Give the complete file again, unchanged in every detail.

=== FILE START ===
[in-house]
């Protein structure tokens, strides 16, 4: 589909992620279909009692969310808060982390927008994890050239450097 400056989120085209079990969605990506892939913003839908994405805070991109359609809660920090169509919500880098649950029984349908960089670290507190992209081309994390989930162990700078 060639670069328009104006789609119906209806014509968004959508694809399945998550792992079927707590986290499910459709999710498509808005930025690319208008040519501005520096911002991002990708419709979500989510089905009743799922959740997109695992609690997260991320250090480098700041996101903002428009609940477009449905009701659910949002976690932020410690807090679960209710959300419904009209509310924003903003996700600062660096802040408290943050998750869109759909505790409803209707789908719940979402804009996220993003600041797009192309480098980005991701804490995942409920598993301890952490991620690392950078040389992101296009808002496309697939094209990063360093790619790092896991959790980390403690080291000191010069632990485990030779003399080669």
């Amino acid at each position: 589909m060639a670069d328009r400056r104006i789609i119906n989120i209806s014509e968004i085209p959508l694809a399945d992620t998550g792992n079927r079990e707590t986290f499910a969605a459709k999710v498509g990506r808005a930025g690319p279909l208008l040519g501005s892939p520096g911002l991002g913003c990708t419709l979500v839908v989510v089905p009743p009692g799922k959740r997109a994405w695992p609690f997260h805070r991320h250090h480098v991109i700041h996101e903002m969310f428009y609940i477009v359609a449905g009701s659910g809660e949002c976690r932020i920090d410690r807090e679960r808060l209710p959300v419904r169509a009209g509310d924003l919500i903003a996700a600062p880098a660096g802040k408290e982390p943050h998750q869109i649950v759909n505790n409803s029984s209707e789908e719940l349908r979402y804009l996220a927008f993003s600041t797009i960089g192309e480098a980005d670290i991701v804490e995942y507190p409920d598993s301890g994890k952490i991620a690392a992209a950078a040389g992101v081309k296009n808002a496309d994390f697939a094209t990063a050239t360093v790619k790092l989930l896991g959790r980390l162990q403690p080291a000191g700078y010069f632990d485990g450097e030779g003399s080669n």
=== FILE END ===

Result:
[in-house]
């Protein structure tokens, strides 16, 4: 589909992620279909009692969310808060982390927008994890050239450097 400056989120085209079990969605990506892939913003839908994405805070991109359609809660920090169509919500880098649950029984349908960089670290507190992209081309994390989930162990700078 060639670069328009104006789609119906209806014509968004959508694809399945998550792992079927707590986290499910459709999710498509808005930025690319208008040519501005520096911002991002990708419709979500989510089905009743799922959740997109695992609690997260991320250090480098700041996101903002428009609940477009449905009701659910949002976690932020410690807090679960209710959300419904009209509310924003903003996700600062660096802040408290943050998750869109759909505790409803209707789908719940979402804009996220993003600041797009192309480098980005991701804490995942409920598993301890952490991620690392950078040389992101296009808002496309697939094209990063360093790619790092896991959790980390403690080291000191010069632990485990030779003399080669």
């Amino acid at each position: 589909m060639a670069d328009r400056r104006i789609i119906n989120i209806s014509e968004i085209p959508l694809a399945d992620t998550g792992n079927r079990e707590t986290f499910a969605a459709k999710v498509g990506r808005a930025g690319p279909l208008l040519g501005s892939p520096g911002l991002g913003c990708t419709l979500v839908v989510v089905p009743p009692g799922k959740r997109a994405w695992p609690f997260h805070r991320h250090h480098v991109i700041h996101e903002m969310f428009y609940i477009v359609a449905g009701s659910g809660e949002c976690r932020i920090d410690r807090e679960r808060l209710p959300v419904r169509a009209g509310d924003l919500i903003a996700a600062p880098a660096g802040k408290e982390p943050h998750q869109i649950v759909n505790n409803s029984s209707e789908e719940l349908r979402y804009l996220a927008f993003s600041t797009i960089g192309e480098a980005d670290i991701v804490e995942y507190p409920d598993s301890g994890k952490i991620a690392a992209a950078a040389g992101v081309k296009n808002a496309d994390f697939a094209t990063a050239t360093v790619k790092l989930l896991g959790r980390l162990q403690p080291a000191g700078y010069f632990d485990g450097e030779g003399s080669n």